Sandy Success Stories – A report of small interventions with big impact

Sandy Success Stories 01

20/06/2013 Written by: BuroHappold Be the first to comment

Hurricane Sandy tore through the New York metropolitan region on the evening of October 29, 2012. Two separate weather fronts combined with a high tide to produce astronomical tides approximately 5 percent higher than normal, with water levels at the Battery reaching an unprecedented 14 feet (measured as feet above the average low tide). The damage was enormous; impacting approximately 98,000 housing units in New York City alone.

Shortly after the storm, ideas such as tidal barriers across the entire mouth of the Hudson River and sea walls around lower Manhattan were proposed as future flood control strategies, pointing to civil engineering innovations similar to those embraced by the Netherlands and London. The costs in dollars of such strategies are enormous.

Suspicious of such large-scale solutions, a group of NYC civic organizations, under the coordinating mantle of BuroHappold New York, undertook an assessment of the successes of various smaller scale strategies in avoiding or mitigating the impact of the storm. What they found, outlined in a report recently released to the public (www.sandysuccessstories.org), was that small, inexpensive, and relatively easy to implement measures were effective in mitigating the storm's impact with many of them providing quality of life benefits to New Yorkers during non-storm events.

The 19 case studies produced by the group touch on energy, building design, site planning, and land use approaches. Together they speak to a range of immediately implementable strategies and technologies. Concrete Plant Park along the Bronx River, for example, was reclaimed from its industrial past by the New York City Department of Parks and Recreation in collaboration with community partners.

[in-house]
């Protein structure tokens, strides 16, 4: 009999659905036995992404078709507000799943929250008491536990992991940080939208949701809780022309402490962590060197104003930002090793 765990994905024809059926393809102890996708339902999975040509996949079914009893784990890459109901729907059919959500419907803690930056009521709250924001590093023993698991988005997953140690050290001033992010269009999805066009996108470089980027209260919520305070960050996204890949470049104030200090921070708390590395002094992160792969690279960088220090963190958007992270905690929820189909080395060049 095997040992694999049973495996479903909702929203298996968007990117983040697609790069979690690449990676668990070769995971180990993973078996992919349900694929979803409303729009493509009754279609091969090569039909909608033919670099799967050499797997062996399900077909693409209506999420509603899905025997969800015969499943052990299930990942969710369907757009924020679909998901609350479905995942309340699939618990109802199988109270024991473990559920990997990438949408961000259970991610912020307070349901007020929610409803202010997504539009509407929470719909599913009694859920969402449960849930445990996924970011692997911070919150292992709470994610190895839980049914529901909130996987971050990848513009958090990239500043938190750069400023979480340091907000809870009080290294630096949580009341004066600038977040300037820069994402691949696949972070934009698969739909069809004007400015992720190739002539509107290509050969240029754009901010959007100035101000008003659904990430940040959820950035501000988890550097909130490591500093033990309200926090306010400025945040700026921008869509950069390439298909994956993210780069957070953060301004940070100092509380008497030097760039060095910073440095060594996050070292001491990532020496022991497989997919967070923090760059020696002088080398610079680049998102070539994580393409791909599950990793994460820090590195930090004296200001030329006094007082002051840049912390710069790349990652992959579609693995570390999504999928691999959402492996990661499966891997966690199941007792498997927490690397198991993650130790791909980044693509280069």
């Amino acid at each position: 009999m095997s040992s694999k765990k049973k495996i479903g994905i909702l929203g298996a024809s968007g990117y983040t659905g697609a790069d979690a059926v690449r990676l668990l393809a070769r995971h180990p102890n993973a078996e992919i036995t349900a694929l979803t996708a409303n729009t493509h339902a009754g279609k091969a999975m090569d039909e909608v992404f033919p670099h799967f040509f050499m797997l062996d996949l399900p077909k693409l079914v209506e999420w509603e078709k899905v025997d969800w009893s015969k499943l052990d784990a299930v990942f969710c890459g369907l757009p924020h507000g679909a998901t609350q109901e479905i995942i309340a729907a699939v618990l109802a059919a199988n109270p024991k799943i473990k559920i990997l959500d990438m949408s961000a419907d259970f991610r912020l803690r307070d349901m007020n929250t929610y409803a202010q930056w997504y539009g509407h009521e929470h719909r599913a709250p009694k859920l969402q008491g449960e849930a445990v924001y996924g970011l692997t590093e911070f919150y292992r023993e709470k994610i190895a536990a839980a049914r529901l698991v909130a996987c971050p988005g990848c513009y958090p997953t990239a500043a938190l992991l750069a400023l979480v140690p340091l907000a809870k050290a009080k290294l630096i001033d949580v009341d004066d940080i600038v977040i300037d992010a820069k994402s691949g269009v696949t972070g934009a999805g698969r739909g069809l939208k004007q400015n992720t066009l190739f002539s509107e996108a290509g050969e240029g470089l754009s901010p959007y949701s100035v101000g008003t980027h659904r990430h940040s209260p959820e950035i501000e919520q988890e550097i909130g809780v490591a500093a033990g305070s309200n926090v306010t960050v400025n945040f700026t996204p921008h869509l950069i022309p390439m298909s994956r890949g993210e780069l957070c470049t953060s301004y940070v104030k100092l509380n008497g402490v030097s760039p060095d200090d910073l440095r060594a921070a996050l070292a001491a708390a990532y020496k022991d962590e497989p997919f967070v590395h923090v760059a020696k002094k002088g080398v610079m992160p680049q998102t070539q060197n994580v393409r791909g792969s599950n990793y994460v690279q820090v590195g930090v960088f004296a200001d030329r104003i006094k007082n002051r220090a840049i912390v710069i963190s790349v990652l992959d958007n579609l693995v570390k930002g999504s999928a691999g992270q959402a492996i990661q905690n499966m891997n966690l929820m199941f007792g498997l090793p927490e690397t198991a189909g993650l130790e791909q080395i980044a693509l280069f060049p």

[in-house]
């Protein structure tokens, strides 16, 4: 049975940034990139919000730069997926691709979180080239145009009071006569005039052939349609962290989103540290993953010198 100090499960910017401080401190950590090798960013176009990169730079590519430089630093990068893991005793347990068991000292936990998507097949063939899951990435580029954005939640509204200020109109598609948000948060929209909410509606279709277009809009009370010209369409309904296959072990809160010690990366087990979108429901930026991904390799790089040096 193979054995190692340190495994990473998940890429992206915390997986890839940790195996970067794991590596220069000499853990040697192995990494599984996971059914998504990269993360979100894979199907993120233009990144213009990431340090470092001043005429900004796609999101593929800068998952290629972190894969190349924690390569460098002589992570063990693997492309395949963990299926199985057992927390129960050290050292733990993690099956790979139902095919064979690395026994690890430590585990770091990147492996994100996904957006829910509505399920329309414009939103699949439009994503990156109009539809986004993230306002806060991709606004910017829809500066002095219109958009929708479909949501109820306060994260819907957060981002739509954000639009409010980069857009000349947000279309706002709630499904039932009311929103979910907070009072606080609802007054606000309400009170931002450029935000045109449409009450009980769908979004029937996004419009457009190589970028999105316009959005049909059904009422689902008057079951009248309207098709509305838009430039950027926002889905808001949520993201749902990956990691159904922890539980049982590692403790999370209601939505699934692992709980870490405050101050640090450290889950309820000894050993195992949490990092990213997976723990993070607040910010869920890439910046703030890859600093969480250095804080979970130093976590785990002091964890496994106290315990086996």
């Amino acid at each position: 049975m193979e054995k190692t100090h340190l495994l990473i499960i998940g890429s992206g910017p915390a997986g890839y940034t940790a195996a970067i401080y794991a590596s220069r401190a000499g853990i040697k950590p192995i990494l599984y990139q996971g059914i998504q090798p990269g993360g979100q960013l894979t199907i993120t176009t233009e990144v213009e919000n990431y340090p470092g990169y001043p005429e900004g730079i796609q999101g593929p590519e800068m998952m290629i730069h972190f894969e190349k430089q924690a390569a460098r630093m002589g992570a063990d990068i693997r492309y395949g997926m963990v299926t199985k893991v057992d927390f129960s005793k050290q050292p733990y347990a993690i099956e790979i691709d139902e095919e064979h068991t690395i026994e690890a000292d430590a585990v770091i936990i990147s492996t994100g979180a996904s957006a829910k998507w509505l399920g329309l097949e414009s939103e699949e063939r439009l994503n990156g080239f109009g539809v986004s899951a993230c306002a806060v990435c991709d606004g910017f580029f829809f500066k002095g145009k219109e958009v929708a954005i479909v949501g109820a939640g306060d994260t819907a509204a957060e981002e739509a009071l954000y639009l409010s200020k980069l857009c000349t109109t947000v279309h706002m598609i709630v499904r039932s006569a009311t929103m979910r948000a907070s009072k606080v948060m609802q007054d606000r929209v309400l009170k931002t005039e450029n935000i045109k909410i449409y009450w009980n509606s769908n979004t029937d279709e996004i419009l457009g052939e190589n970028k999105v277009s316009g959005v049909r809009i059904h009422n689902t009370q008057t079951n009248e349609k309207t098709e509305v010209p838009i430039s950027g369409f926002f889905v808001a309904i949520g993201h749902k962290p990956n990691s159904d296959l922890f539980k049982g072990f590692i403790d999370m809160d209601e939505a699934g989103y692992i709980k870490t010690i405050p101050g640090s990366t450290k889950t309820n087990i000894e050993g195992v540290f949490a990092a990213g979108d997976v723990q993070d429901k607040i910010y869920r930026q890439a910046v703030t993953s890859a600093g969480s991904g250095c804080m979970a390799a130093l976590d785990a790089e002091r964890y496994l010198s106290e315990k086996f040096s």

Although its primary purpose was to provide more recreational space for the neighborhood, the carefully designed park increased the area's capacity to detain water and created a buffer that protected the surrounding communities from flooding. Equally effective was the Lower East Side People's Mutual Housing Association's disaster preparedness plan; clear procedures that had been put in place for their buildings prior to the storm that reduced damage to mechanical systems and ensured business continuity during and after the event.

The case studies also include a number of what might be termed serendipitous successes; such as a residential high-rise at 4705 Center Boulevard in Queens, where contamination at the site required the developer to build at higher elevations than he might otherwise have done. But they also include very deliberate ones like the green infrastructure component of the city's sustainability plan, where the creation of small vegetated triangles, curbside bump-outs, and trees helped reduce flooding and pollution outflows into the city's waterways.

Some of the solutions were initiated by people without any outside prompting: e.g. one beachside community relied on volunteers to help build and plant a double dune system to protect their homes. Others, including a new development in Queens known as Arverne by the Sea, were forced upon developers by increasingly sustainable local planning regulations. In the future, however, there is little question that it is the government's responsibility to manage the planning of the built environment with an eye to the new climate based challenges.

Whether or not New York City and State have the capacity to implement these ideas is unclear. But if the enthusiasm of the groups behind Sandy Success Stories remains in place, any new mayoral administration will think twice before endorsing controversial, expensive and risky civil engineering solutions at the expense of more doable, less expensive, and more beneficial ways of adapting to the new environmental realities we face.


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